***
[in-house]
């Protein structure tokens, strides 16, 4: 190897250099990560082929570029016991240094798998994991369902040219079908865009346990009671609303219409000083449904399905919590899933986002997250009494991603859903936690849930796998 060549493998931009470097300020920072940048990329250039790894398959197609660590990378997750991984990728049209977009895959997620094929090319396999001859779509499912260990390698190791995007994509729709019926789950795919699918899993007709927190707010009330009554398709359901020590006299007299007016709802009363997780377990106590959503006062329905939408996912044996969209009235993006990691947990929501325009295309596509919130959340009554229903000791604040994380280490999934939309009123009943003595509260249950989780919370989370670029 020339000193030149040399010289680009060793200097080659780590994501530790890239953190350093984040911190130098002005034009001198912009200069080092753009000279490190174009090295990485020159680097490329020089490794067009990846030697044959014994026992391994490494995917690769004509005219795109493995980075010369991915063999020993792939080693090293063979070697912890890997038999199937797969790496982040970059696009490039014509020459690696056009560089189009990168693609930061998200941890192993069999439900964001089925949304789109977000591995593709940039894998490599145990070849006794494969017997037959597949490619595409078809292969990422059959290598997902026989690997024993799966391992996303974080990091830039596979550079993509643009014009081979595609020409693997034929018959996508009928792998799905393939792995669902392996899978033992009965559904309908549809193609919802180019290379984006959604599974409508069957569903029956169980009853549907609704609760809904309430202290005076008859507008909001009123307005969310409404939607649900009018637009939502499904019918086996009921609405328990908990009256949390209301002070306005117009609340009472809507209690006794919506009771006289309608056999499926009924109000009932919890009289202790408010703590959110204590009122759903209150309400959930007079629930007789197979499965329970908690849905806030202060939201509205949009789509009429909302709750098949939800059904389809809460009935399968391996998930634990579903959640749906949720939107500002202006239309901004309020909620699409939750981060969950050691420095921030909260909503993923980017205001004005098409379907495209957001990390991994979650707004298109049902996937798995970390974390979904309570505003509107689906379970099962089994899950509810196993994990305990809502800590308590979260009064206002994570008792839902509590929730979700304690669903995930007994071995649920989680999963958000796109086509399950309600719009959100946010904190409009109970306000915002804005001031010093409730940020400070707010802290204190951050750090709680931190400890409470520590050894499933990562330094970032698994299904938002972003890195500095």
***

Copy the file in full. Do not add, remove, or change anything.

[in-house]
């Protein structure tokens, strides 16, 4: 190897250099990560082929570029016991240094798998994991369902040219079908865009346990009671609303219409000083449904399905919590899933986002997250009494991603859903936690849930796998 060549493998931009470097300020920072940048990329250039790894398959197609660590990378997750991984990728049209977009895959997620094929090319396999001859779509499912260990390698190791995007994509729709019926789950795919699918899993007709927190707010009330009554398709359901020590006299007299007016709802009363997780377990106590959503006062329905939408996912044996969209009235993006990691947990929501325009295309596509919130959340009554229903000791604040994380280490999934939309009123009943003595509260249950989780919370989370670029 020339000193030149040399010289680009060793200097080659780590994501530790890239953190350093984040911190130098002005034009001198912009200069080092753009000279490190174009090295990485020159680097490329020089490794067009990846030697044959014994026992391994490494995917690769004509005219795109493995980075010369991915063999020993792939080693090293063979070697912890890997038999199937797969790496982040970059696009490039014509020459690696056009560089189009990168693609930061998200941890192993069999439900964001089925949304789109977000591995593709940039894998490599145990070849006794494969017997037959597949490619595409078809292969990422059959290598997902026989690997024993799966391992996303974080990091830039596979550079993509643009014009081979595609020409693997034929018959996508009928792998799905393939792995669902392996899978033992009965559904309908549809193609919802180019290379984006959604599974409508069957569903029956169980009853549907609704609760809904309430202290005076008859507008909001009123307005969310409404939607649900009018637009939502499904019918086996009921609405328990908990009256949390209301002070306005117009609340009472809507209690006794919506009771006289309608056999499926009924109000009932919890009289202790408010703590959110204590009122759903209150309400959930007079629930007789197979499965329970908690849905806030202060939201509205949009789509009429909302709750098949939800059904389809809460009935399968391996998930634990579903959640749906949720939107500002202006239309901004309020909620699409939750981060969950050691420095921030909260909503993923980017205001004005098409379907495209957001990390991994979650707004298109049902996937798995970390974390979904309570505003509107689906379970099962089994899950509810196993994990305990809502800590308590979260009064206002994570008792839902509590929730979700304690669903995930007994071995649920989680999963958000796109086509399950309600719009959100946010904190409009109970306000915002804005001031010093409730940020400070707010802290204190951050750090709680931190400890409470520590050894499933990562330094970032698994299904938002972003890195500095």